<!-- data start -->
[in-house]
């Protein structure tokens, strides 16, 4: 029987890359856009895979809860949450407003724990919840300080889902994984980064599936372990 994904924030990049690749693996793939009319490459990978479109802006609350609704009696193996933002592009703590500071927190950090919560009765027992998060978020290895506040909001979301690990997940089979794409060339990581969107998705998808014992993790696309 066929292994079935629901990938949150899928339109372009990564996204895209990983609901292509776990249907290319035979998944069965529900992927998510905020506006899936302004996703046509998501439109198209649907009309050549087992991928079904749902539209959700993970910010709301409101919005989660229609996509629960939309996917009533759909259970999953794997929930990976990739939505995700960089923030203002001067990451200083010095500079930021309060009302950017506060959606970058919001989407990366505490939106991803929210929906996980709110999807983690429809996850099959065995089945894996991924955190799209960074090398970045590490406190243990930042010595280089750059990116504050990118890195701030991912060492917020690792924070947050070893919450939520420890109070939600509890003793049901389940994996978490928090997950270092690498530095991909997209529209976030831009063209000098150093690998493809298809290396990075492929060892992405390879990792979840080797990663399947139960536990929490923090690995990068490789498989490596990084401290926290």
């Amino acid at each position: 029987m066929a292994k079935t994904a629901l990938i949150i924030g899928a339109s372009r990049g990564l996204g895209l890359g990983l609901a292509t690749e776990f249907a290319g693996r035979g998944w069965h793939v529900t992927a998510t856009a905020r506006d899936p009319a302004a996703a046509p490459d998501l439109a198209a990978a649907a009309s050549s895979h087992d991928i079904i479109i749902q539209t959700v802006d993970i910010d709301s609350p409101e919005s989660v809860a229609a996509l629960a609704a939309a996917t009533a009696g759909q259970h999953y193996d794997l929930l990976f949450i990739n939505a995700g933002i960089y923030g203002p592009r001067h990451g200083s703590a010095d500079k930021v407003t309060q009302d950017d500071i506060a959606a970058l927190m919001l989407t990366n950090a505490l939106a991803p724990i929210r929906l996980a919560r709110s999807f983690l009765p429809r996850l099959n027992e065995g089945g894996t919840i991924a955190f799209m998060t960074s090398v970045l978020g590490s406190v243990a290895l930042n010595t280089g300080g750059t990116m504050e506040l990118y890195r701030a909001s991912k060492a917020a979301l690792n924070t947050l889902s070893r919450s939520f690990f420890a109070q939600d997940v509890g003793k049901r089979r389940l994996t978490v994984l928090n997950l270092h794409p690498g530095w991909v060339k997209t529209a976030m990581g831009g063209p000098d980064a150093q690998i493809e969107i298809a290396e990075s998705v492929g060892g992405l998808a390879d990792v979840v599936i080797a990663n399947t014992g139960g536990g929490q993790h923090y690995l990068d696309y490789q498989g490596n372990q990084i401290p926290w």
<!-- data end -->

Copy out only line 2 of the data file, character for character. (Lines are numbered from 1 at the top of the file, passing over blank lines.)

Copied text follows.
């Protein structure tokens, strides 16, 4: 029987890359856009895979809860949450407003724990919840300080889902994984980064599936372990 994904924030990049690749693996793939009319490459990978479109802006609350609704009696193996933002592009703590500071927190950090919560009765027992998060978020290895506040909001979301690990997940089979794409060339990581969107998705998808014992993790696309 066929292994079935629901990938949150899928339109372009990564996204895209990983609901292509776990249907290319035979998944069965529900992927998510905020506006899936302004996703046509998501439109198209649907009309050549087992991928079904749902539209959700993970910010709301409101919005989660229609996509629960939309996917009533759909259970999953794997929930990976990739939505995700960089923030203002001067990451200083010095500079930021309060009302950017506060959606970058919001989407990366505490939106991803929210929906996980709110999807983690429809996850099959065995089945894996991924955190799209960074090398970045590490406190243990930042010595280089750059990116504050990118890195701030991912060492917020690792924070947050070893919450939520420890109070939600509890003793049901389940994996978490928090997950270092690498530095991909997209529209976030831009063209000098150093690998493809298809290396990075492929060892992405390879990792979840080797990663399947139960536990929490923090690995990068490789498989490596990084401290926290």